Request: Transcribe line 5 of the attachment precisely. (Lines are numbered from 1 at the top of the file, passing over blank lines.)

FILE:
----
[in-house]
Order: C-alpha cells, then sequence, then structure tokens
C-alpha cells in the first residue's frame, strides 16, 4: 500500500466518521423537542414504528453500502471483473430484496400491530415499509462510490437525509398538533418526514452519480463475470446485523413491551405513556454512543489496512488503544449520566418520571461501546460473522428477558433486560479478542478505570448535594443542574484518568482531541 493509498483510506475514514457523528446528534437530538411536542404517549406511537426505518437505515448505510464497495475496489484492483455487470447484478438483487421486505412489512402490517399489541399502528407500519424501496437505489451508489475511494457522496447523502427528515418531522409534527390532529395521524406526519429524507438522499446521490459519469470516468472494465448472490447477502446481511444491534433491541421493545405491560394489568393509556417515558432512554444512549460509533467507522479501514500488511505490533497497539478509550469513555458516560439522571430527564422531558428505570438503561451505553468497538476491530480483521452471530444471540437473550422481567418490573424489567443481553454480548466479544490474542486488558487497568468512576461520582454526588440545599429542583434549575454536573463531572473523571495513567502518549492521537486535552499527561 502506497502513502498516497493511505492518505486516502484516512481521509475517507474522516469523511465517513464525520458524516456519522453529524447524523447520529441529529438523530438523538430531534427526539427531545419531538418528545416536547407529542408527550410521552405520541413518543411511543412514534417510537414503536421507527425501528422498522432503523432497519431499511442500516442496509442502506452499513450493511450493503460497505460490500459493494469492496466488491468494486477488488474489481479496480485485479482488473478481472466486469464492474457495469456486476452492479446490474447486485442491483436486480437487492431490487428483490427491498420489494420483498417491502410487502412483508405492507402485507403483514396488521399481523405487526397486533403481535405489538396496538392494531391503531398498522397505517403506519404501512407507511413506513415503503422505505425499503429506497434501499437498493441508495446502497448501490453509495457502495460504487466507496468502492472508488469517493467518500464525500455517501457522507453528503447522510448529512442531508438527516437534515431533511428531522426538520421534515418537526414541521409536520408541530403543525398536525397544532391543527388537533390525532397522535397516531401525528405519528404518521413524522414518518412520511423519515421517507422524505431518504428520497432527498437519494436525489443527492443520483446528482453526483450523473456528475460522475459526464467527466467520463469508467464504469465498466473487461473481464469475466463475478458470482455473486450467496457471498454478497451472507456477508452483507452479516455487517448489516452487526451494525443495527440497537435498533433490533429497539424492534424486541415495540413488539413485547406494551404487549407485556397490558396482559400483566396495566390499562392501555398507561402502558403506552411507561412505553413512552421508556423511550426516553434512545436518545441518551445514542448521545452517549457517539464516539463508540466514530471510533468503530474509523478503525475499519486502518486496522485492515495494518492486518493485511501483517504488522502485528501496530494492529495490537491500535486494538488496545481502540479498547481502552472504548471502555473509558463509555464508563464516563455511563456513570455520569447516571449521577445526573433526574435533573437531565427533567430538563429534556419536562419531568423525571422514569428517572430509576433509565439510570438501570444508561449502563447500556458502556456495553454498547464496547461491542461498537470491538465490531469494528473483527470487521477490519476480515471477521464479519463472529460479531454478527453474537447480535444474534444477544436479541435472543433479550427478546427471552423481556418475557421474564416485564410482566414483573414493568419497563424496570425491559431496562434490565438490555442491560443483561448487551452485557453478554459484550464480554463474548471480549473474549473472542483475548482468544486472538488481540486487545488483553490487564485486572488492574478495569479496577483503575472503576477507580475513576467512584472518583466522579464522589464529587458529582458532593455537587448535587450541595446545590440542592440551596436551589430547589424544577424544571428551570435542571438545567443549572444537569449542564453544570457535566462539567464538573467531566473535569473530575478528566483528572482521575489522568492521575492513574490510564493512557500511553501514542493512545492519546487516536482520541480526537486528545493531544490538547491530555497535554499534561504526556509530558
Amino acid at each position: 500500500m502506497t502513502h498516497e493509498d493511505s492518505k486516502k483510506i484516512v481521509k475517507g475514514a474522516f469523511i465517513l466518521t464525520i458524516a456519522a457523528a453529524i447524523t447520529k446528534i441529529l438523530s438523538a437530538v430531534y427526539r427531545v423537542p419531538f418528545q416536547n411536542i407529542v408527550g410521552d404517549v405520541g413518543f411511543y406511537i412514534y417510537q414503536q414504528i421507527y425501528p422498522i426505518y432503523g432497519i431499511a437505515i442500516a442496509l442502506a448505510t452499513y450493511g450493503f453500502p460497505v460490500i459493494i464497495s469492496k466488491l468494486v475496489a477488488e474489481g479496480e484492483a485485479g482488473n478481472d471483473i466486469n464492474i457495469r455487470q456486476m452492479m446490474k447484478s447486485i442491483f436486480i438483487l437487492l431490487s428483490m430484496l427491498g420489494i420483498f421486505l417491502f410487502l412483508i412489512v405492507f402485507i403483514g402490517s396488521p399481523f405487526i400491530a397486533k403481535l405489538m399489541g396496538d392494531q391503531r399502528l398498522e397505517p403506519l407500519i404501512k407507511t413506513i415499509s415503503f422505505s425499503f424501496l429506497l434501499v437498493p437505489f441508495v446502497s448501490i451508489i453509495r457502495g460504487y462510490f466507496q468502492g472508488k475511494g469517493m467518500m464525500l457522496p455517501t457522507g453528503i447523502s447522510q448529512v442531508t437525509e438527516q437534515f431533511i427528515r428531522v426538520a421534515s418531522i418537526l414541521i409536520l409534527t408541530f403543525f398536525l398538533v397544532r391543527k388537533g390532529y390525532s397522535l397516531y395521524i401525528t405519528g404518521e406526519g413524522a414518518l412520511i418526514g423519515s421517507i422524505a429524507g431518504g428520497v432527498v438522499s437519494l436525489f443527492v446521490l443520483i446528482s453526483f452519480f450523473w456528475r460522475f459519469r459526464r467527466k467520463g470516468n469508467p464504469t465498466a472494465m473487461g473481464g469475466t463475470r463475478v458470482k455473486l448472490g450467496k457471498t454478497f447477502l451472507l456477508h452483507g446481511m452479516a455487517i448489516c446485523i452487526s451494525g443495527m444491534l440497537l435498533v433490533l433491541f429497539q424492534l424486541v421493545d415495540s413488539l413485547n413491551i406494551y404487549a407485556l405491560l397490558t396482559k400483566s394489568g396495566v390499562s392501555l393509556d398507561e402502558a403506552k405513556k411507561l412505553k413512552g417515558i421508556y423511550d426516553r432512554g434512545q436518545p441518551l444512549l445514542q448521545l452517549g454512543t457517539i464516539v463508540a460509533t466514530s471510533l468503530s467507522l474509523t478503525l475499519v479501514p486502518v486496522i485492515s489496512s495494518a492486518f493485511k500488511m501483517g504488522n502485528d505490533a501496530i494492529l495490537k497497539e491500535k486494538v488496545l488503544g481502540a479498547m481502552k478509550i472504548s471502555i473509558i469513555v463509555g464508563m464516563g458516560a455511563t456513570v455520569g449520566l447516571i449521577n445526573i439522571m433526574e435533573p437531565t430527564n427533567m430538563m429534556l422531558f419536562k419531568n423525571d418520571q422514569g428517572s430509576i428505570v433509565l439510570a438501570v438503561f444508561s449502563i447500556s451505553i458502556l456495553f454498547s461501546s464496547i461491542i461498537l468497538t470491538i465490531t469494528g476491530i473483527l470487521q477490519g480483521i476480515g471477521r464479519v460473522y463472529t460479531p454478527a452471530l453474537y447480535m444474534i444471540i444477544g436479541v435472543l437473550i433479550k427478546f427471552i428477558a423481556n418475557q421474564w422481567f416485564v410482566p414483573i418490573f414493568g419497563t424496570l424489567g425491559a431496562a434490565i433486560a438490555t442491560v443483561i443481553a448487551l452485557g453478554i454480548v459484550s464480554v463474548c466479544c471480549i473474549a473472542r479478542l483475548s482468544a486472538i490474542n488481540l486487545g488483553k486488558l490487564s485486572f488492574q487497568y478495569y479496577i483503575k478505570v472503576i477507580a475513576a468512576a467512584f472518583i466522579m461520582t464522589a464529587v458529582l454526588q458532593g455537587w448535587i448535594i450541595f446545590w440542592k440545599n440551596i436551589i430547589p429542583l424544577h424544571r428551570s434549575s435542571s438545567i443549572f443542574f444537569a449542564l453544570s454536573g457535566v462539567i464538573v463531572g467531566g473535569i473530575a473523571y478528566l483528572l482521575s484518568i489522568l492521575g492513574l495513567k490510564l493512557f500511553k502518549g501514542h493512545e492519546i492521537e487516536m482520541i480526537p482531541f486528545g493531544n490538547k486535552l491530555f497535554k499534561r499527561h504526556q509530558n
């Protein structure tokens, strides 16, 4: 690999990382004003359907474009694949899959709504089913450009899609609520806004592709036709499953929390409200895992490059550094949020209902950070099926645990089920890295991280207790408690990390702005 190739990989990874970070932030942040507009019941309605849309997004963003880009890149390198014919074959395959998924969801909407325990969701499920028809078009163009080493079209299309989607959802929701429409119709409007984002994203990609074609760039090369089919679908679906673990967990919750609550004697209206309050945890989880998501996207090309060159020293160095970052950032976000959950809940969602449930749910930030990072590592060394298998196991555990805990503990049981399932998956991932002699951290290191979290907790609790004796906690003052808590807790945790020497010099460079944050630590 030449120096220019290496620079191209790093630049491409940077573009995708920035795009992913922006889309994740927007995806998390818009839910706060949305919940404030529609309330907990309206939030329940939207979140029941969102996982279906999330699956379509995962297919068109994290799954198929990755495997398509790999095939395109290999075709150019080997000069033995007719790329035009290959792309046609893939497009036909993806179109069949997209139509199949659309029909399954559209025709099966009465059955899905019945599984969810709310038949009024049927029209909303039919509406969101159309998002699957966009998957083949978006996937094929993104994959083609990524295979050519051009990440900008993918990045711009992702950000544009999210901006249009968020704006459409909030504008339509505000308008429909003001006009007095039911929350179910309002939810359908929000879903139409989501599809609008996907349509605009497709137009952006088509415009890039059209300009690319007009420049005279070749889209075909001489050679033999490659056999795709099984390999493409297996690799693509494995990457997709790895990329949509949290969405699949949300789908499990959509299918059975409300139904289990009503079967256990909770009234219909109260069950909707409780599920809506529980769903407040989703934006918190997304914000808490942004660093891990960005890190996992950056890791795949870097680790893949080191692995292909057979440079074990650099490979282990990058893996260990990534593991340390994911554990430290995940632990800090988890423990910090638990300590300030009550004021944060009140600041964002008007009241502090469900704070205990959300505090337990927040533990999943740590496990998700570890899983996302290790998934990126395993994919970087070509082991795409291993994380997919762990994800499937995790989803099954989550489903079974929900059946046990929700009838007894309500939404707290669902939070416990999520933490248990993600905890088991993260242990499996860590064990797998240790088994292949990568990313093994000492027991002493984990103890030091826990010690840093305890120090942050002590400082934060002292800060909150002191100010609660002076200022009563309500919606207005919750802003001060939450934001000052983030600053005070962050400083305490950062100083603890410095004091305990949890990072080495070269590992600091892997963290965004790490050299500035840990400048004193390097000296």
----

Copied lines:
């Protein structure tokens, strides 16, 4: 690999990382004003359907474009694949899959709504089913450009899609609520806004592709036709499953929390409200895992490059550094949020209902950070099926645990089920890295991280207790408690990390702005 190739990989990874970070932030942040507009019941309605849309997004963003880009890149390198014919074959395959998924969801909407325990969701499920028809078009163009080493079209299309989607959802929701429409119709409007984002994203990609074609760039090369089919679908679906673990967990919750609550004697209206309050945890989880998501996207090309060159020293160095970052950032976000959950809940969602449930749910930030990072590592060394298998196991555990805990503990049981399932998956991932002699951290290191979290907790609790004796906690003052808590807790945790020497010099460079944050630590 030449120096220019290496620079191209790093630049491409940077573009995708920035795009992913922006889309994740927007995806998390818009839910706060949305919940404030529609309330907990309206939030329940939207979140029941969102996982279906999330699956379509995962297919068109994290799954198929990755495997398509790999095939395109290999075709150019080997000069033995007719790329035009290959792309046609893939497009036909993806179109069949997209139509199949659309029909399954559209025709099966009465059955899905019945599984969810709310038949009024049927029209909303039919509406969101159309998002699957966009998957083949978006996937094929993104994959083609990524295979050519051009990440900008993918990045711009992702950000544009999210901006249009968020704006459409909030504008339509505000308008429909003001006009007095039911929350179910309002939810359908929000879903139409989501599809609008996907349509605009497709137009952006088509415009890039059209300009690319007009420049005279070749889209075909001489050679033999490659056999795709099984390999493409297996690799693509494995990457997709790895990329949509949290969405699949949300789908499990959509299918059975409300139904289990009503079967256990909770009234219909109260069950909707409780599920809506529980769903407040989703934006918190997304914000808490942004660093891990960005890190996992950056890791795949870097680790893949080191692995292909057979440079074990650099490979282990990058893996260990990534593991340390994911554990430290995940632990800090988890423990910090638990300590300030009550004021944060009140600041964002008007009241502090469900704070205990959300505090337990927040533990999943740590496990998700570890899983996302290790998934990126395993994919970087070509082991795409291993994380997919762990994800499937995790989803099954989550489903079974929900059946046990929700009838007894309500939404707290669902939070416990999520933490248990993600905890088991993260242990499996860590064990797998240790088994292949990568990313093994000492027991002493984990103890030091826990010690840093305890120090942050002590400082934060002292800060909150002191100010609660002076200022009563309500919606207005919750802003001060939450934001000052983030600053005070962050400083305490950062100083603890410095004091305990949890990072080495070269590992600091892997963290965004790490050299500035840990400048004193390097000296």